Less than two weeks after the conclusion of the World Rally Championship’s first ever visit to Rally Estonia, the crews are reconvening for a much rougher, tougher but better known quantity: Rally of Turkey.
And of course, tucked in the slipstream of the Rally1 crews are the Rally2 cars fighting for WRC2 and WRC3 honors this weekend. While the number of entrants is significantly down from Estonia in both classes – with no Junior WRC drivers either – the quality is still absolutely there.
Here’s how it stands in WRC2 and WRC3 ahead of Rally of Turkey, and who you can expect to be fighting at the front on the WRC’s roughest gravel challenge.
Citroën’s Mads Østberg is very much in the driving seat in WRC2, scoring his third victory from as many starts in Estonia to boast a 20-point lead at the top. He’s a driver you would expect to go well in Turkey; except he isn’t going to be there.
So with Østberg momentarily leaving the door open behind him as he watches from home, who’s going to be there to capitalize?
The obvious bet is Pontus Tidemand. The Toksport Škoda Fabia Rally2 evo pilot is the man who’s second in the points table as things stand, and is the only other driver to have won an event in WRC2 this season; doing so on Rally México.
Tidemand is a solid points scorer, and heads to Turkey with reduced competition. With neither Hyundai drivers – Nikolay Gryazin and Ole Christian Veiby – on the start list either, only team-mate Eyvind Brynildsen and M-Sport’s Adrien Fourmaux can stop him in his tracks.
Fourmaux could be a headache for Tidemand though. While he is widely recognized as an asphalt expert, Fourmaux has been thrashing his Ford Fiesta Rally2 on gravel almost habitually of late with Turkey his fourth gravel rally start in five weekends.
And his performance in Estonia was impressive. While he may not have had the outright pace, he battled through to take his first WRC2 podium with second place – ahead of Tidemand. And Turkey isn’t about speed, it’s about survival.
Just like WRC2, the WRC3 championship leader is absent in Turkey. And just like WRC2, the Rally México winner looks set to be the one to cash in.
Jari Huttunen is the man currently on top after Estonia and, despite the sporadic appearances of many in WRC3, he leads purely on merit as all of the top four drivers have started two rallies like Huttunen – or even three in the case of Oliver Solberg who is another Turkey absentee.
Instead, it’s Marco Bulacia who starts as favorite, lying second in the points following his México win and a subtly impressive drive to fourth in Estonia. His main opposition in Turkey is likely to come in the shape of Škoda-driving Kajetan Kajetanowicz.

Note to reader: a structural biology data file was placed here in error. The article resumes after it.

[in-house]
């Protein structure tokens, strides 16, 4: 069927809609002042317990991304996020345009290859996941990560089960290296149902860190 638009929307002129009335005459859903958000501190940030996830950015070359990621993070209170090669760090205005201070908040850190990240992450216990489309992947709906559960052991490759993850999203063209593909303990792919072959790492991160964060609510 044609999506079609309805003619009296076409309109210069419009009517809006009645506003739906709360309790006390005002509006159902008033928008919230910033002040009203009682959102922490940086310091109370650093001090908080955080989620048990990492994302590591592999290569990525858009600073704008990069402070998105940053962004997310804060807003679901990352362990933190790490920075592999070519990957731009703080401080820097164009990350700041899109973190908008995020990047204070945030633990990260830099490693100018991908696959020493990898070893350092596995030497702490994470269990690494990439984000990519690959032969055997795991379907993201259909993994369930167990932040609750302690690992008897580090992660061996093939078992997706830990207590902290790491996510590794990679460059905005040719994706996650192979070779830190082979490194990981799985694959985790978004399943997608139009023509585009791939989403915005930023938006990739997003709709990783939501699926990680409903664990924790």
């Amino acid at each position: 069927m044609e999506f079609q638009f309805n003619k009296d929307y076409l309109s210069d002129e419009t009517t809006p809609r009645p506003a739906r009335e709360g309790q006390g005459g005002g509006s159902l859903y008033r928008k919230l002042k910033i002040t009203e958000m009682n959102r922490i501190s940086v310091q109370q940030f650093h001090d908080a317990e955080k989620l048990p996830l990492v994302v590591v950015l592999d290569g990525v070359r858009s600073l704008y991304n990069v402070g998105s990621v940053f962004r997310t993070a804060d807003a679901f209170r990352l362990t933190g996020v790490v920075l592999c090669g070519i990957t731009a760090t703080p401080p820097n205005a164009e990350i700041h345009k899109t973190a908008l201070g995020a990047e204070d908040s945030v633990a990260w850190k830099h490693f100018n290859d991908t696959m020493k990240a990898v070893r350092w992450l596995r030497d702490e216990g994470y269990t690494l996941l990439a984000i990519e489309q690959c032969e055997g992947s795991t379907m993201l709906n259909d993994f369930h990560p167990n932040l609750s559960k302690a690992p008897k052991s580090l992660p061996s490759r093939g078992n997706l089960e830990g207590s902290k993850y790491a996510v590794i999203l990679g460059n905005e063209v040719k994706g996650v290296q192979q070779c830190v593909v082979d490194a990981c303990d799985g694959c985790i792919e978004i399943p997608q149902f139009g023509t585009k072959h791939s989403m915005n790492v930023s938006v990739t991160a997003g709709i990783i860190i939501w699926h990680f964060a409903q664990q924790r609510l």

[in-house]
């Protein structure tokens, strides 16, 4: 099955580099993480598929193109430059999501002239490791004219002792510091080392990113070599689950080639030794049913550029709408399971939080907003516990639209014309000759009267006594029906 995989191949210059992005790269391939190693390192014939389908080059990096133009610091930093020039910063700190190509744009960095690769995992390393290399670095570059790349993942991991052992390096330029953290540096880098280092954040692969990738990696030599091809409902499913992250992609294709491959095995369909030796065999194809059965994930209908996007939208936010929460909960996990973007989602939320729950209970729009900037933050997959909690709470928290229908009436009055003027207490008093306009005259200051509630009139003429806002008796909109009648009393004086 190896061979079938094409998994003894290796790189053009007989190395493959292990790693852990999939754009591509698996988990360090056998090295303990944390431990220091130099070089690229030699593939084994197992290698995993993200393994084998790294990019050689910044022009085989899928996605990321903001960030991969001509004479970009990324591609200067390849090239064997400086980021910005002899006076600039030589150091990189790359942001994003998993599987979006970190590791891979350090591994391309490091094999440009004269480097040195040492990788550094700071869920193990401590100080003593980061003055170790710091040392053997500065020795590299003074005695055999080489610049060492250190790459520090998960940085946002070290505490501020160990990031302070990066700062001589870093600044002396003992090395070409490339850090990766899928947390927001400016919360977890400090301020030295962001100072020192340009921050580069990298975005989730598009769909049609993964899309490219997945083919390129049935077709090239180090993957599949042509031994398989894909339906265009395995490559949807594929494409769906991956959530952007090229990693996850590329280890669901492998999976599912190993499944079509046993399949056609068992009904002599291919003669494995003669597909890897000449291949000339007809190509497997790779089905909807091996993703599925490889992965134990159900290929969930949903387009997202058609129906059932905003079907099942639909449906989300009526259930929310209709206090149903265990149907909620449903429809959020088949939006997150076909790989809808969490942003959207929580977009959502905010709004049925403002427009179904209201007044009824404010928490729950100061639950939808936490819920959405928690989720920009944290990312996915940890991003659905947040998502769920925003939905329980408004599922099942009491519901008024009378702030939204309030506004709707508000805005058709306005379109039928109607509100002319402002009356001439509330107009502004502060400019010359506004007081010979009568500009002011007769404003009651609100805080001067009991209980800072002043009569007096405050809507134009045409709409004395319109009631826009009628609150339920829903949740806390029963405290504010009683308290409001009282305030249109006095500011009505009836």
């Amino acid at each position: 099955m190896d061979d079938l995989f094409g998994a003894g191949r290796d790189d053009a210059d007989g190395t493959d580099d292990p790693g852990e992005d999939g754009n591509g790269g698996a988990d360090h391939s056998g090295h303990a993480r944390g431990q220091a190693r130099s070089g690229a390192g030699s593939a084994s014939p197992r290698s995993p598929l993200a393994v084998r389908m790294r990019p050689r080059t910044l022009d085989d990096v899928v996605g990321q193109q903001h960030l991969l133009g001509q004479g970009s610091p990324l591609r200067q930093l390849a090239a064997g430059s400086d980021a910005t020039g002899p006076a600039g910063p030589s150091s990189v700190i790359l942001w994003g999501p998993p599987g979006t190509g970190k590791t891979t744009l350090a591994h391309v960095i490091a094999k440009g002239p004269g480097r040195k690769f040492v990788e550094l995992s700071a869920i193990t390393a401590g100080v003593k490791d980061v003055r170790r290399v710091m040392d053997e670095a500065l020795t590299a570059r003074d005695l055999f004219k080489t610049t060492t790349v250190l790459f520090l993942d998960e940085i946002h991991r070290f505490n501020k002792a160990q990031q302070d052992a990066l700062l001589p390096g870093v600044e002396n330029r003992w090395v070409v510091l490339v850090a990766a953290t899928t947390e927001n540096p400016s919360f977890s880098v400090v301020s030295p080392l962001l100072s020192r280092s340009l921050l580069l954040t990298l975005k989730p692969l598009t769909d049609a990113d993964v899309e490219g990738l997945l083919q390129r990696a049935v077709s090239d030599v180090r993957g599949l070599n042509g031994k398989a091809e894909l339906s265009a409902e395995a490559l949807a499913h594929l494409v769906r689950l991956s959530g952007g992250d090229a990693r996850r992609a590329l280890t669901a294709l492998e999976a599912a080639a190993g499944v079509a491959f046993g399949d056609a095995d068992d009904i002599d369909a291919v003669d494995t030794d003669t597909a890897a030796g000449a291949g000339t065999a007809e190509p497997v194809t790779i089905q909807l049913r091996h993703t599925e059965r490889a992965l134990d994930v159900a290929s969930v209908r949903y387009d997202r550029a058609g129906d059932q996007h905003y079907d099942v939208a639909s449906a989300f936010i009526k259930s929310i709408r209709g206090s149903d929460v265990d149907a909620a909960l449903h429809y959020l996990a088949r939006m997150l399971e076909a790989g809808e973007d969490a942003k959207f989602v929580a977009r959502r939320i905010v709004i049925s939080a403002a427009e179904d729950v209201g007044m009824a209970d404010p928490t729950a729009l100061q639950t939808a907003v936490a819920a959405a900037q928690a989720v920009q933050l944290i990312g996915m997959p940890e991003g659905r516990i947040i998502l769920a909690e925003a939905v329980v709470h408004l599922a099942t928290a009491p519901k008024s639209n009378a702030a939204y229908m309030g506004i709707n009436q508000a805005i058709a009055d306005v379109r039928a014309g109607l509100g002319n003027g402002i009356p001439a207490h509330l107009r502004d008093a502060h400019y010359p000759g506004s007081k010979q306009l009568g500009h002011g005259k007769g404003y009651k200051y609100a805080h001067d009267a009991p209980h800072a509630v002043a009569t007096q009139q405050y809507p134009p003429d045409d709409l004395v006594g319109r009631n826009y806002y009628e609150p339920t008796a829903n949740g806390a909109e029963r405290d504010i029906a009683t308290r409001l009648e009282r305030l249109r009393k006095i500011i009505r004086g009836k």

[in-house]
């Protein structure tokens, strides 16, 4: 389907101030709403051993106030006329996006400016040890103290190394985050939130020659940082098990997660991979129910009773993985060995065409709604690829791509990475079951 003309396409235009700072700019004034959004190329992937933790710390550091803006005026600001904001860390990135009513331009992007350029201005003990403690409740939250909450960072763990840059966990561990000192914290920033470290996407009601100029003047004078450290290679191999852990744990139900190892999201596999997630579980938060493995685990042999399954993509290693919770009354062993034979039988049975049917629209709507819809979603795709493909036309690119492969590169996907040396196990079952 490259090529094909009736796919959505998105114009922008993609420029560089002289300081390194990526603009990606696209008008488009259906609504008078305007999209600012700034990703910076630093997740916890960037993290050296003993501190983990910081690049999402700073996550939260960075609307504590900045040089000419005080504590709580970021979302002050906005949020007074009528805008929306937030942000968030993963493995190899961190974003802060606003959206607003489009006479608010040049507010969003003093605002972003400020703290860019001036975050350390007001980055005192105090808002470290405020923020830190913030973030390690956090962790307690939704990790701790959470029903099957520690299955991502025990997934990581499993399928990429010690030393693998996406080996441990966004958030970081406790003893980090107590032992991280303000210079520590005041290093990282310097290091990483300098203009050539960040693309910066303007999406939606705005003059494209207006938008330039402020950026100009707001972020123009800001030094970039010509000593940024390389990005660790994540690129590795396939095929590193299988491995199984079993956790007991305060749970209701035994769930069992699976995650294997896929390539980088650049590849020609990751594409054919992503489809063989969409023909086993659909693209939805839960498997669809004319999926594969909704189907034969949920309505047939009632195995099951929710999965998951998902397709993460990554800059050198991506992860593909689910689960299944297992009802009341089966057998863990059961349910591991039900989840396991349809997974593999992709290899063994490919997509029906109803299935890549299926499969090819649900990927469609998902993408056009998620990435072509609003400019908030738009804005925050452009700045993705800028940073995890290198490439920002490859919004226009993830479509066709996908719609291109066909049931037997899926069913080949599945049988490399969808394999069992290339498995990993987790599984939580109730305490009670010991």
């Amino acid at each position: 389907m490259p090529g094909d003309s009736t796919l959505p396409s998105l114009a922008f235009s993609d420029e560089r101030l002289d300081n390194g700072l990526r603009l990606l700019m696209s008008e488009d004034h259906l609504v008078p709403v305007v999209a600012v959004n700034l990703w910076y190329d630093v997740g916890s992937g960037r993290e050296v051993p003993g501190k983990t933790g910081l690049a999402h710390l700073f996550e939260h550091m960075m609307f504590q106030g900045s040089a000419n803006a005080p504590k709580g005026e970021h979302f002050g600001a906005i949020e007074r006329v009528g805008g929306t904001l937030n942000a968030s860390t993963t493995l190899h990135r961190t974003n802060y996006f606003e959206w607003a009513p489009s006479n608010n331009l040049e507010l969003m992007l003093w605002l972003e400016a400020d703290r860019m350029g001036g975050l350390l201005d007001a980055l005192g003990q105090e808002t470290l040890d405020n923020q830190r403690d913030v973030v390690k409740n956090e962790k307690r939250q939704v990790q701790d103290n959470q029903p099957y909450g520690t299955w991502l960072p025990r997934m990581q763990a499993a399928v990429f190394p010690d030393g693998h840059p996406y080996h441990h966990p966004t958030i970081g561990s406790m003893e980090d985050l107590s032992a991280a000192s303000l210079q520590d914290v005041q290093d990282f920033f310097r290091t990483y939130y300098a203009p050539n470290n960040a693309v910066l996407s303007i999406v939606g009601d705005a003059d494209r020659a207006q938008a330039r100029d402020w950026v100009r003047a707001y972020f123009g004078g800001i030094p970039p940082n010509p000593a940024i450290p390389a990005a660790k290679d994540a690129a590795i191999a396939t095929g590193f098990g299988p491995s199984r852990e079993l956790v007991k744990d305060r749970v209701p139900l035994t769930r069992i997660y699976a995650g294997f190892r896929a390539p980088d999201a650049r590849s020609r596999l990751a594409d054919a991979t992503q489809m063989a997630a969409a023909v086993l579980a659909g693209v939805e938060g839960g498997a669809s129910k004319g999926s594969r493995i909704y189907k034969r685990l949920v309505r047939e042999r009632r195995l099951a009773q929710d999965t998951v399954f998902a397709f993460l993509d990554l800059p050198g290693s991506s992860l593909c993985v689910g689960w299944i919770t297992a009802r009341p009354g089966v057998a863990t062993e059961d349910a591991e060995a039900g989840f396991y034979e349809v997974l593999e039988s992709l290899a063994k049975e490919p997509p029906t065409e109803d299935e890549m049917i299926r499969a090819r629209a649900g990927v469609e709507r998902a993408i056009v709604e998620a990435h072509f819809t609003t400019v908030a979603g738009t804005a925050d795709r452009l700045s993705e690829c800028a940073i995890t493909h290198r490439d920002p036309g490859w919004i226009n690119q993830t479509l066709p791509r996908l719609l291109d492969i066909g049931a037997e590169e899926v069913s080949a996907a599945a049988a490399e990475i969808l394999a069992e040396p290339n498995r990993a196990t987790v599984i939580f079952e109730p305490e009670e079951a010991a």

The Pole may well feel he has a point to prove after binning it from a podium position on Estonia earlier this month, but he’ll do well to unruffle Bulacia whose mature head belies his tender age of just 19.
Emilio Fernández is something of a dark horse in his Fabia; the Chilean was second to Bolivia’s best in Mexico. His compatriot Alberto Heller is another not to discount, while a whole host of Turkish locals – led by Yağız Avci – are keen to show the WRC3 regulars a thing or two about how to drive on Turkish soil.
American driver Sean Johnston is also something of a threat, given his impressive class debut in Estonia. Last year’s Junior WRC champion Jan Solans and Johnston are tipped to have a close battle as both are spending 2020 learning the ropes in the Rally2 class.
An interesting but somewhat irrelevant subplot in Turkey will be the allure of fully fledged world championship points. With the event known for its attrition, the chances of Rally1 cars failing to make the finish is high, paving the way clear for the leading Rally2 cars to prop up the overall top 10.
Check out the 2018 event as the perfect case in point. WRC2 winner Jan Kopecký was seventh overall with Simone Tempestini and Chris Ingram second and third in class but eighth and ninth overall. That’s great marketing value for a lot of these drivers.
The other intriguing albeit ultimately irrelevant equation is who will win the Rally2 class outright? Three times out of four this season the WRC3 winner has outpaced the WRC2 winner, so can the WRC2 boys get their own back? We’re about to find out.